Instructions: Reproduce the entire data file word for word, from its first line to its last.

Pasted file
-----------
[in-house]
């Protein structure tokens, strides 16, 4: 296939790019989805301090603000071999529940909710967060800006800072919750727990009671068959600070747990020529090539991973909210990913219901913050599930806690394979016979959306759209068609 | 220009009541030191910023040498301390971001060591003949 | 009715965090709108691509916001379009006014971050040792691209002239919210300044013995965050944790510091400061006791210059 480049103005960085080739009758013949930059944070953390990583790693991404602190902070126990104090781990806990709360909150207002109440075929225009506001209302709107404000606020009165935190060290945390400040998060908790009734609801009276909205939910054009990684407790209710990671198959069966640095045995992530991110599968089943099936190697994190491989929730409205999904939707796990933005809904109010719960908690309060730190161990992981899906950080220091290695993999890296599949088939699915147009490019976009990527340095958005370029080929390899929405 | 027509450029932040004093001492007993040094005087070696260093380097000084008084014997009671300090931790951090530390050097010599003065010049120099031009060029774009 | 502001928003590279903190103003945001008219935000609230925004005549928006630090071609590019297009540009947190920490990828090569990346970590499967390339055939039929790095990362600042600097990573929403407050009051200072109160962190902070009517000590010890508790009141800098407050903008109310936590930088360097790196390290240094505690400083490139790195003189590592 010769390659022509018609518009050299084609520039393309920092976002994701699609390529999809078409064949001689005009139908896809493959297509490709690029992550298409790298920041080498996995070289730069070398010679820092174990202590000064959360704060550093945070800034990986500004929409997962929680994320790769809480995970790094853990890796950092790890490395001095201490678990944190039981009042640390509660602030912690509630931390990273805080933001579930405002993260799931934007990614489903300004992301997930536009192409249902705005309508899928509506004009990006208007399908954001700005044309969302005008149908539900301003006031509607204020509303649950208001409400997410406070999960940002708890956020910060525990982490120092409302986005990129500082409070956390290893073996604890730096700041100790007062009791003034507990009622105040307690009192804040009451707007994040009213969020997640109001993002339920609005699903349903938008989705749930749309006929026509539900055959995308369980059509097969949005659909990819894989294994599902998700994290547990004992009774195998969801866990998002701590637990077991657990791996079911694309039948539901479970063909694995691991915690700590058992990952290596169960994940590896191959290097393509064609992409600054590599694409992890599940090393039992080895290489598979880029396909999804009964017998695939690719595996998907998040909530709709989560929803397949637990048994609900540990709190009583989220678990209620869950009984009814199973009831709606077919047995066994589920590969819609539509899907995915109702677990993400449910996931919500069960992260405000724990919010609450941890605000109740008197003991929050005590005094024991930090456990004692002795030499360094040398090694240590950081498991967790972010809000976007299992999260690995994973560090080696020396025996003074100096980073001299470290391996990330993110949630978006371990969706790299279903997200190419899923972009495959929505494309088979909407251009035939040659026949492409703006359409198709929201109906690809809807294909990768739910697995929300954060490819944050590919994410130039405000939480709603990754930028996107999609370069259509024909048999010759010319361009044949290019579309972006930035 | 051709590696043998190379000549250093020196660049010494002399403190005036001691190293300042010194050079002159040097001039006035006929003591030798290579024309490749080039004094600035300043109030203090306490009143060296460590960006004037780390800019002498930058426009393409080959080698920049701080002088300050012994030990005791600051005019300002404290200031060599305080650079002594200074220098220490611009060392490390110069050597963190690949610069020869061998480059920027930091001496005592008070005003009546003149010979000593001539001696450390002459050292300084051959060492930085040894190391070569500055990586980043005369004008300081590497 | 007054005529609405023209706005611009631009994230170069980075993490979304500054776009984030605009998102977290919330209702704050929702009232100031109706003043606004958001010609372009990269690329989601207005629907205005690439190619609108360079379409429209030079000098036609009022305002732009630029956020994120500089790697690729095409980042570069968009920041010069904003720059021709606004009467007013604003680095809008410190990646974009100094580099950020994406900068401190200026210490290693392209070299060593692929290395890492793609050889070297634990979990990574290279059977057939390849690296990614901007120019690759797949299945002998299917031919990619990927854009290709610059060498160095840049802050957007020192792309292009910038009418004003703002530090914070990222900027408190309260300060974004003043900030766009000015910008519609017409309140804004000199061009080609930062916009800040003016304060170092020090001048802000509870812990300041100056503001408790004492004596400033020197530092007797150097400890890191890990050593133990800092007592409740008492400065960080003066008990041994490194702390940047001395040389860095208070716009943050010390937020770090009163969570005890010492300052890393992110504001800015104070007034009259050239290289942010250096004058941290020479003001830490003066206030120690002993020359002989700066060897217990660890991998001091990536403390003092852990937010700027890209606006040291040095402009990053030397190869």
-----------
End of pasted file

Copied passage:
[in-house]
């Protein structure tokens, strides 16, 4: 296939790019989805301090603000071999529940909710967060800006800072919750727990009671068959600070747990020529090539991973909210990913219901913050599930806690394979016979959306759209068609 | 220009009541030191910023040498301390971001060591003949 | 009715965090709108691509916001379009006014971050040792691209002239919210300044013995965050944790510091400061006791210059 480049103005960085080739009758013949930059944070953390990583790693991404602190902070126990104090781990806990709360909150207002109440075929225009506001209302709107404000606020009165935190060290945390400040998060908790009734609801009276909205939910054009990684407790209710990671198959069966640095045995992530991110599968089943099936190697994190491989929730409205999904939707796990933005809904109010719960908690309060730190161990992981899906950080220091290695993999890296599949088939699915147009490019976009990527340095958005370029080929390899929405 | 027509450029932040004093001492007993040094005087070696260093380097000084008084014997009671300090931790951090530390050097010599003065010049120099031009060029774009 | 502001928003590279903190103003945001008219935000609230925004005549928006630090071609590019297009540009947190920490990828090569990346970590499967390339055939039929790095990362600042600097990573929403407050009051200072109160962190902070009517000590010890508790009141800098407050903008109310936590930088360097790196390290240094505690400083490139790195003189590592 010769390659022509018609518009050299084609520039393309920092976002994701699609390529999809078409064949001689005009139908896809493959297509490709690029992550298409790298920041080498996995070289730069070398010679820092174990202590000064959360704060550093945070800034990986500004929409997962929680994320790769809480995970790094853990890796950092790890490395001095201490678990944190039981009042640390509660602030912690509630931390990273805080933001579930405002993260799931934007990614489903300004992301997930536009192409249902705005309508899928509506004009990006208007399908954001700005044309969302005008149908539900301003006031509607204020509303649950208001409400997410406070999960940002708890956020910060525990982490120092409302986005990129500082409070956390290893073996604890730096700041100790007062009791003034507990009622105040307690009192804040009451707007994040009213969020997640109001993002339920609005699903349903938008989705749930749309006929026509539900055959995308369980059509097969949005659909990819894989294994599902998700994290547990004992009774195998969801866990998002701590637990077991657990791996079911694309039948539901479970063909694995691991915690700590058992990952290596169960994940590896191959290097393509064609992409600054590599694409992890599940090393039992080895290489598979880029396909999804009964017998695939690719595996998907998040909530709709989560929803397949637990048994609900540990709190009583989220678990209620869950009984009814199973009831709606077919047995066994589920590969819609539509899907995915109702677990993400449910996931919500069960992260405000724990919010609450941890605000109740008197003991929050005590005094024991930090456990004692002795030499360094040398090694240590950081498991967790972010809000976007299992999260690995994973560090080696020396025996003074100096980073001299470290391996990330993110949630978006371990969706790299279903997200190419899923972009495959929505494309088979909407251009035939040659026949492409703006359409198709929201109906690809809807294909990768739910697995929300954060490819944050590919994410130039405000939480709603990754930028996107999609370069259509024909048999010759010319361009044949290019579309972006930035 | 051709590696043998190379000549250093020196660049010494002399403190005036001691190293300042010194050079002159040097001039006035006929003591030798290579024309490749080039004094600035300043109030203090306490009143060296460590960006004037780390800019002498930058426009393409080959080698920049701080002088300050012994030990005791600051005019300002404290200031060599305080650079002594200074220098220490611009060392490390110069050597963190690949610069020869061998480059920027930091001496005592008070005003009546003149010979000593001539001696450390002459050292300084051959060492930085040894190391070569500055990586980043005369004008300081590497 | 007054005529609405023209706005611009631009994230170069980075993490979304500054776009984030605009998102977290919330209702704050929702009232100031109706003043606004958001010609372009990269690329989601207005629907205005690439190619609108360079379409429209030079000098036609009022305002732009630029956020994120500089790697690729095409980042570069968009920041010069904003720059021709606004009467007013604003680095809008410190990646974009100094580099950020994406900068401190200026210490290693392209070299060593692929290395890492793609050889070297634990979990990574290279059977057939390849690296990614901007120019690759797949299945002998299917031919990619990927854009290709610059060498160095840049802050957007020192792309292009910038009418004003703002530090914070990222900027408190309260300060974004003043900030766009000015910008519609017409309140804004000199061009080609930062916009800040003016304060170092020090001048802000509870812990300041100056503001408790004492004596400033020197530092007797150097400890890191890990050593133990800092007592409740008492400065960080003066008990041994490194702390940047001395040389860095208070716009943050010390937020770090009163969570005890010492300052890393992110504001800015104070007034009259050239290289942010250096004058941290020479003001830490003066206030120690002993020359002989700066060897217990660890991998001091990536403390003092852990937010700027890209606006040291040095402009990053030397190869």